In various embodiments, the fertilizers of the subject invention contain (by weight) up to 30% nitrogen; up to 10% phosphorus; up to 30% potassium; up to 10% calcium; up to 5% magnesium; up to 5% iron; up to 0.05% zinc; up to 0.5% manganese; up to 0.05% copper; and up to 0.01% boron. Any combination of these components can be used in formulating fertilizers according to the subject invention. Further, the various percentages cited infra are to be understood as providing literal and written support for any percentage (or fractional value thereof) recited within each individual range of percentages. Some fertilizer compositions, according to the invention, comprise N-P-K values of about: 6-1-0, 7-1-0, 8-1-0, 9-1-0, 10-1-0, 12-1-0, 4-2-4, and 6-2-4. N-P-K values are understood to represent the percentages of these components by weight.

High quality homogenous slow-release organic-base fertilizer can be prepared prior to drying and granulation of the organic-base byproduct(s) by incorporating selected dry soluble plant nutrients and additional organic substrates into organic-base byproducts containing 70% to 90% moisture. If this method is used, the selection of added materials must be based on their solubility and their stability at temperatures of about 85 to 100 C. The solubility of selected plant nutrients should be high in organic-base byproducts containing 70% to 90% moisture. The dry soluble plant nutrients and organic substrates are incorporated into the organic-base byproducts in a mixing/homogenizer chamber or auger prior to the dryer/granulator.

The following dry soluble macronutrient sources are preferred for enhancing the nutrient value of the organic-base byproduct: nitrogen sources include ammonium sulfate; potassium sources include potassium nitrate, potassium phosphate, and potassium sulfate.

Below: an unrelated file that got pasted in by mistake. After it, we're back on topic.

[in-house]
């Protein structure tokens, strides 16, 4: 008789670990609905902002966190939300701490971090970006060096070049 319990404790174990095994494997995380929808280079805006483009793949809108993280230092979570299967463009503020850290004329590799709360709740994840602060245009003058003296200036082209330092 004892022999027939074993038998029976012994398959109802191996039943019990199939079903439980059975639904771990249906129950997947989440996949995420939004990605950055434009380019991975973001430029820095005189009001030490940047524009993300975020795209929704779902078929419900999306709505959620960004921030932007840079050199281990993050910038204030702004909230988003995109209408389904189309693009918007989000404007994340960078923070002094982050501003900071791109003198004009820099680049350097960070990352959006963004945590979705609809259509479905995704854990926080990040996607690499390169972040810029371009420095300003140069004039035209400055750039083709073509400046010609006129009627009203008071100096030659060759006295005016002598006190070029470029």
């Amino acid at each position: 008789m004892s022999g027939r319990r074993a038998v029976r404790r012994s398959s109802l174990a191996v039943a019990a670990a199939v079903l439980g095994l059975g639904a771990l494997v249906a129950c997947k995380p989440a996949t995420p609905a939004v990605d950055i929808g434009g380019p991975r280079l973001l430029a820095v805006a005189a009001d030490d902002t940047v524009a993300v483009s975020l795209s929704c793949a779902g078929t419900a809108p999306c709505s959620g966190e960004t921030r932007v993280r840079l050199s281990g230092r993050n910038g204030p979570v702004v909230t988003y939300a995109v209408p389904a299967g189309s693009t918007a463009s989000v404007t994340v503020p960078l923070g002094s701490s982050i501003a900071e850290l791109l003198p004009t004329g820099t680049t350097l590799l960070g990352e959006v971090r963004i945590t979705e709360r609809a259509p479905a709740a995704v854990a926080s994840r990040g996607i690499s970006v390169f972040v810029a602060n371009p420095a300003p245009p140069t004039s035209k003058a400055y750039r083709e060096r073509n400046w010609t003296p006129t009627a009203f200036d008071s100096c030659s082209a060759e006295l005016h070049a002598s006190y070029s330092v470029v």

The fertilizer compositions of the invention can be in solid form or in the form in aqueous solution. Solid forms include powders and larger particulate forms, e.g., from 20 to 200 mesh. Solid form fertilizer particles can be encapsulated in water soluble coatings (e.g., dyed or undyed gelatin spheres or capsules) extended release coatings, or by micro-encapsulation to a free flowing powder using one or more of gelatin, polyvinyl alcohol, ethylcellulose, cellulose acetate phthalate, or styrene maleic anhydride. Separately encapsulated microorganisms can then be mixed with the powder or larger particulates and any optional components. Encapsulated microorganisms can include nutrients as well as the microorganisms.

EXAMPLE 1 Materials and Methods

Fertilizers produced according to the subject invention were evaluated to compare the quality, growth and N uptake response of three slow-release N sources. On a comparative basis, the Green Technologies, Inc. granular slow-release fertilizer (GT-6-2-4) produced higher visual quality, growth rate, and total N uptake during two 56-day evaluation cycles than did MILORGANITE or NITROFORM.